Posted in code, java, OpenSource, Portal, SoftwareDev

Open source application servers. A tough decision ahead for us.

One of the cool things about the new job I will _officially_ be starting in November is that we are going to look to use open source tools first.  The biggest choice we have to make on that front is which open source application server to use.  We have the go ahead to get an environment setup and in-use for some pilot applications that are less mission-critical than most of the apps we have on our primary WebSphere servers.  Now comes the time we need to decide which open source application server(s) we will use.  Read more ›

Posted in code, java, OpenSource, ProfessionalStuff, SoftwareDev

I got a new job!

I have accepted a position at a company in Dayton.  The position is with a company that I have been working for as a consultant off and on (mostly on) for the last three years.  I will be a ‘Technical Architect’ in the ‘Enterprise Solutions’ group at WinWholesale. I am very excited about this new opportunity. In my new position I will be the technical leader of the group that is dealing with newer technologies. We will be making use of open source technologies where they make sense and employing an agile software development methodology. One of the most important things to me is Read more ›

Posted in java, LifeLessons, ProfessionalStuff, SoftwareDev

LinkedIn vs FaceBook? Even for career/professional stuff?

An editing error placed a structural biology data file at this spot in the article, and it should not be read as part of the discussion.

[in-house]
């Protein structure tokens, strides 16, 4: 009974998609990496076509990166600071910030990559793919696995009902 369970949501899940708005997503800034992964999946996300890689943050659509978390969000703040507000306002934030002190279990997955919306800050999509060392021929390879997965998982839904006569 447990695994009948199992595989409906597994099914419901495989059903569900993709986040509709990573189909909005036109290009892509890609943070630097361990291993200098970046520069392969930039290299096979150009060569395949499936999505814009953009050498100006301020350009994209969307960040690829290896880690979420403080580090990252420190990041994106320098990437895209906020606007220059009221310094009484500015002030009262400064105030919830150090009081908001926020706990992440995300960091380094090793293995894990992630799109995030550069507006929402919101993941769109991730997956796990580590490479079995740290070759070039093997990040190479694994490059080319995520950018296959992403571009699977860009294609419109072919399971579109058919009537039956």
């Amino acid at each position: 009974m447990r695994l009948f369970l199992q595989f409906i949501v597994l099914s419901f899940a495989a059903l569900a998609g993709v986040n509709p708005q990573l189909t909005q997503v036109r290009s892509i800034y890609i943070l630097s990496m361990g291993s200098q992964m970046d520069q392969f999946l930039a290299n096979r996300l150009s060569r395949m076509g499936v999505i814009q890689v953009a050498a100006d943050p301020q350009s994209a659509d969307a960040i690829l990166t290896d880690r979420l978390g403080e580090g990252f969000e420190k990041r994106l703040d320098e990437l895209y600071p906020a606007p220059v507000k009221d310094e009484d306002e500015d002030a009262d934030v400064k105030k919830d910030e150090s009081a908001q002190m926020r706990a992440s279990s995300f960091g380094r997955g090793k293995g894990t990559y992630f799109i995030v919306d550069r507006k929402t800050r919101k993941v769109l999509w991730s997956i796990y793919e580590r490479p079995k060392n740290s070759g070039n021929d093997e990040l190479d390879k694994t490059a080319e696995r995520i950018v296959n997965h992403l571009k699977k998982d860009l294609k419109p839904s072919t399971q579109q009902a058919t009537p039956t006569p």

I’ve been ‘LinkedIn’ for several months now.  I’ve made contacts with enough of my current and past colleagues to feel like its useful.  I’ve also gotten several serious employment inquiries.  I am a firm believer in the whole ‘web networking’ thing.  When you replace the ‘web’ with ‘social’ in that statement is where I get a little sketchy – at least when talking about professional relationships. 

There are blog posts out the wazoo talking about FaceBook burying sites like myspace and LinkedIn.  I am certainly not bashing FaceBook because I’m not much of a user – it seems like it has a nicely designed web interface and certainly is getting a lot of pub so they must be doing something right.  I just don’t get the hype from the perspective of saying it will ‘replace’ sites like LinkedIn.  When I created my FaceBook account and started trying to connect to contacts I felt like I was in a dating service.  Maybe its more of a general issue with society, but the pictures of people are almost always in a party mode and most of the people seem to me to be in more of a ‘social mood’ in their profiles and comments.  Maybe I’m just turning into an old guy, but it just seems like the purpose is different, whether the creators intended it to be different or not.  Maybe the new wave is to totally mashup your personal and professional life.  I’m not sure I’m down with that though… that’ll take some getting used to. 

So, again I’m not saying use LinkedIn  over Facebook.  I’m looking for someone to convince me that I should invest the time into FaceBook for professional endeavors.  So… let me have it.

Posted in LifeLessons, ProfessionalStuff

Having a server ‘blip’ and Im at a client site…

… so my site will be down until I can get to the server and check it out.   Another reason to think about paid hosting. 

Posted in Uncategorized

My blog will be down for a little while.

We had some pretty bad storms last night and the power went out.  I forgot to head to the basement to fire the server back up.  I guess that’s one reason to think about paying for a hosted blog.

 It should be back up later today.

Posted in Uncategorized